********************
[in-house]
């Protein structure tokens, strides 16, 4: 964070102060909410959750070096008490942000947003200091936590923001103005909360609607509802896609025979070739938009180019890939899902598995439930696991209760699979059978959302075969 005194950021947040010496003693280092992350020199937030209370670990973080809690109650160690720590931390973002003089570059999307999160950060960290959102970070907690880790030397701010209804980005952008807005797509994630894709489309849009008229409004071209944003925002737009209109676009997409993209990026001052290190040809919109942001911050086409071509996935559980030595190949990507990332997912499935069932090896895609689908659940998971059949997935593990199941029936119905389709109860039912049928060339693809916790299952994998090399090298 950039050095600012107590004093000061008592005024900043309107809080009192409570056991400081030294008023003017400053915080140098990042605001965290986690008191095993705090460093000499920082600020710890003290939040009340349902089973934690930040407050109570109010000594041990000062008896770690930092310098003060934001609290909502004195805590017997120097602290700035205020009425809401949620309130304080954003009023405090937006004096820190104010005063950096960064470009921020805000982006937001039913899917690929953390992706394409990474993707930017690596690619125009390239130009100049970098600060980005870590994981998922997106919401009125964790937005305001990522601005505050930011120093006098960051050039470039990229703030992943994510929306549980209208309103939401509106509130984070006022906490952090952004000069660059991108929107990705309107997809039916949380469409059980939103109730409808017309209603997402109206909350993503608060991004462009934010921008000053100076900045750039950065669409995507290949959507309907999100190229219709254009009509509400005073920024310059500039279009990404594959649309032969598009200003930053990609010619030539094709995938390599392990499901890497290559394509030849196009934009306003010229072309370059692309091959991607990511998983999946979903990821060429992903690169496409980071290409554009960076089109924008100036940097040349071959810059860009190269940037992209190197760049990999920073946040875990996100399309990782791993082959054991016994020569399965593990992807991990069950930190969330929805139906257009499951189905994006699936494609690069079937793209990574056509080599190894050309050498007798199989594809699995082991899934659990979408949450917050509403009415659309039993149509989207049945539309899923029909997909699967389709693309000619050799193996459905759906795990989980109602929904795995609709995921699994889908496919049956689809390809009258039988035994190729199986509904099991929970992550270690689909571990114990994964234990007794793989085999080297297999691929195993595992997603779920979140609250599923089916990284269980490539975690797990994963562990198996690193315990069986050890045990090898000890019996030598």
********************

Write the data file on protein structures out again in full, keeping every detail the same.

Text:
[in-house]
């Protein structure tokens, strides 16, 4: 964070102060909410959750070096008490942000947003200091936590923001103005909360609607509802896609025979070739938009180019890939899902598995439930696991209760699979059978959302075969 005194950021947040010496003693280092992350020199937030209370670990973080809690109650160690720590931390973002003089570059999307999160950060960290959102970070907690880790030397701010209804980005952008807005797509994630894709489309849009008229409004071209944003925002737009209109676009997409993209990026001052290190040809919109942001911050086409071509996935559980030595190949990507990332997912499935069932090896895609689908659940998971059949997935593990199941029936119905389709109860039912049928060339693809916790299952994998090399090298 950039050095600012107590004093000061008592005024900043309107809080009192409570056991400081030294008023003017400053915080140098990042605001965290986690008191095993705090460093000499920082600020710890003290939040009340349902089973934690930040407050109570109010000594041990000062008896770690930092310098003060934001609290909502004195805590017997120097602290700035205020009425809401949620309130304080954003009023405090937006004096820190104010005063950096960064470009921020805000982006937001039913899917690929953390992706394409990474993707930017690596690619125009390239130009100049970098600060980005870590994981998922997106919401009125964790937005305001990522601005505050930011120093006098960051050039470039990229703030992943994510929306549980209208309103939401509106509130984070006022906490952090952004000069660059991108929107990705309107997809039916949380469409059980939103109730409808017309209603997402109206909350993503608060991004462009934010921008000053100076900045750039950065669409995507290949959507309907999100190229219709254009009509509400005073920024310059500039279009990404594959649309032969598009200003930053990609010619030539094709995938390599392990499901890497290559394509030849196009934009306003010229072309370059692309091959991607990511998983999946979903990821060429992903690169496409980071290409554009960076089109924008100036940097040349071959810059860009190269940037992209190197760049990999920073946040875990996100399309990782791993082959054991016994020569399965593990992807991990069950930190969330929805139906257009499951189905994006699936494609690069079937793209990574056509080599190894050309050498007798199989594809699995082991899934659990979408949450917050509403009415659309039993149509989207049945539309899923029909997909699967389709693309000619050799193996459905759906795990989980109602929904795995609709995921699994889908496919049956689809390809009258039988035994190729199986509904099991929970992550270690689909571990114990994964234990007794793989085999080297297999691929195993595992997603779920979140609250599923089916990284269980490539975690797990994963562990198996690193315990069986050890045990090898000890019996030598």